Delhi, battling a devastating wave of coronavirus and a recurring, appalling oxygen shortage, recorded its highest ever fatalities over the last 24 hours -- 306 people died as more than 26,000 cases were logged. The total number of fatalities have gone up to 13,193 and the caseload to 9,56,348, of which 91,618 are active cases.
The positivity rate has also gone up -- the current figure is 36.24 per cent.
The national capital has been logging over 25,000 cases for days now. The huge numbers have converted its hospitals to battle zones where for the last three days, doctors have been fighting to save patients amid a massive shortage of beds and most crucially, oxygen.
Outside many hospitals, desperate relatives of patients could be seen waiting, many in tears, appealing for a bed and treatment for their loved ones.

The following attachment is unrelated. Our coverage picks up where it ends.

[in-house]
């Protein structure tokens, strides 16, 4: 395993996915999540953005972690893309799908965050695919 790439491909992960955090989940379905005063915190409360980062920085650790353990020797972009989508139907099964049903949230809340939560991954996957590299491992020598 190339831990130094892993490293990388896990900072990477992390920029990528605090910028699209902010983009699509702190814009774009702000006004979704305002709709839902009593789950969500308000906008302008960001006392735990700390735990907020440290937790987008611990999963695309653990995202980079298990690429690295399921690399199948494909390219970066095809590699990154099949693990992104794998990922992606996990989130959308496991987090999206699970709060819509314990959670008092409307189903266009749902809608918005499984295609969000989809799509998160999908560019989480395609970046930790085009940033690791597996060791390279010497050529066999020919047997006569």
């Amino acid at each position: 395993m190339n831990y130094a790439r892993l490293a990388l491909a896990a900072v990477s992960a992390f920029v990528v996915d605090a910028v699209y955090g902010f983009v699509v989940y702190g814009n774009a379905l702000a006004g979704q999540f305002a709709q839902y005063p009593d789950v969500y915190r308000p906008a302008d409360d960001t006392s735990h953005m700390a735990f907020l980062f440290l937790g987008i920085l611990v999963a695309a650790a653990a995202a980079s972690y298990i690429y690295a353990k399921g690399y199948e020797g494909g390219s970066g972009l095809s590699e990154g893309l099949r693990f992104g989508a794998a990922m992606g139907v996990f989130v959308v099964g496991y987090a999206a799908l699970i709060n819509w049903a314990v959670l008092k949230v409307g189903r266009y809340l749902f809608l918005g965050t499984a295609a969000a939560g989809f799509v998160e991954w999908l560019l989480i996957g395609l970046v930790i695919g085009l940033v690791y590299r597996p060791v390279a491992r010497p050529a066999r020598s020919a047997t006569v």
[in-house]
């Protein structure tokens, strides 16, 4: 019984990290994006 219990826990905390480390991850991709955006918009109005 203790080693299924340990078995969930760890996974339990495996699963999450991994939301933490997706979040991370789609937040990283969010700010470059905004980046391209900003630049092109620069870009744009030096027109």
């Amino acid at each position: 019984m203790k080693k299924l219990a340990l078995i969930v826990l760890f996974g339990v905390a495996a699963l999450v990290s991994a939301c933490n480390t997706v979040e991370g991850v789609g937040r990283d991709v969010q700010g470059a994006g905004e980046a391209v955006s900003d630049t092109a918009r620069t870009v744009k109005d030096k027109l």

Since Thursday morning, several private hospitals in Delhi said they ran out of oxygen, and two approached the High Court for relief. Late in the evening, the Delhi government listed five hospitals which were completely out of supplies even as other hospitals flagged shortages to the media and on social media.
For more than three days, the national capital has been seeking the central government's help for its beleaguered hospitals.
On Thursday, the High Court ordered the centre to ensure full supply of Delhi's quota of oxygen, through a dedicated corridor and paramilitary forces' protection to tankers.
The centre told the states that there can be no restriction on the movement of oxygen after Delhi, Uttar Pradesh and Haryana blamed each other for the oxygen shortage.
The Delhi government has pegged its need at 700 tonnes. Its quota from the centre is 500 tonnes following yesterday's hike. But the state has said accessing the extra oxygen can be a hurdle, with the plants located in Bengal and Odisha. The centre said it will devise a way to transfer the oxygen.
The Supreme Court has taken suo motu cognisance of the issue and tagging the skyrocketing Covid cases a "national emergency", asked the centre to frame a "national plan" for it.